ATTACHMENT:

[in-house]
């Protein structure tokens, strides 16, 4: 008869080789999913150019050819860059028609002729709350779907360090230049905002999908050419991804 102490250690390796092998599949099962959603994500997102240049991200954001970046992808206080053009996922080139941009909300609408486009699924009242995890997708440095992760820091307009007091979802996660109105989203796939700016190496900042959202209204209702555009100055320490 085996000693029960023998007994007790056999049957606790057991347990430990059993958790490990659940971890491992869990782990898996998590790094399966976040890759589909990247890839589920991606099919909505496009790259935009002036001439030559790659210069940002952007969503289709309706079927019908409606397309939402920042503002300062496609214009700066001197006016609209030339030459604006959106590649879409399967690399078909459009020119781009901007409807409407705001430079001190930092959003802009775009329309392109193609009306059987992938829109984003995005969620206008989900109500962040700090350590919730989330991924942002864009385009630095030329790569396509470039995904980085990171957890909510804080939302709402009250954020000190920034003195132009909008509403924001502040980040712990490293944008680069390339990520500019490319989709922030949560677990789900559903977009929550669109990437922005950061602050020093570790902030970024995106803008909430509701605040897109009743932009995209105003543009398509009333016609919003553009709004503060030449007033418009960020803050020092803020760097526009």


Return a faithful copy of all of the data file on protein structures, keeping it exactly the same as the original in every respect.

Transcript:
[in-house]
């Protein structure tokens, strides 16, 4: 008869080789999913150019050819860059028609002729709350779907360090230049905002999908050419991804 102490250690390796092998599949099962959603994500997102240049991200954001970046992808206080053009996922080139941009909300609408486009699924009242995890997708440095992760820091307009007091979802996660109105989203796939700016190496900042959202209204209702555009100055320490 085996000693029960023998007994007790056999049957606790057991347990430990059993958790490990659940971890491992869990782990898996998590790094399966976040890759589909990247890839589920991606099919909505496009790259935009002036001439030559790659210069940002952007969503289709309706079927019908409606397309939402920042503002300062496609214009700066001197006016609209030339030459604006959106590649879409399967690399078909459009020119781009901007409807409407705001430079001190930092959003802009775009329309392109193609009306059987992938829109984003995005969620206008989900109500962040700090350590919730989330991924942002864009385009630095030329790569396509470039995904980085990171957890909510804080939302709402009250954020000190920034003195132009909008509403924001502040980040712990490293944008680069390339990520500019490319989709922030949560677990789900559903977009929550669109990437922005950061602050020093570790902030970024995106803008909430509701605040897109009743932009995209105003543009398509009333016609919003553009709004503060030449007033418009960020803050020092803020760097526009």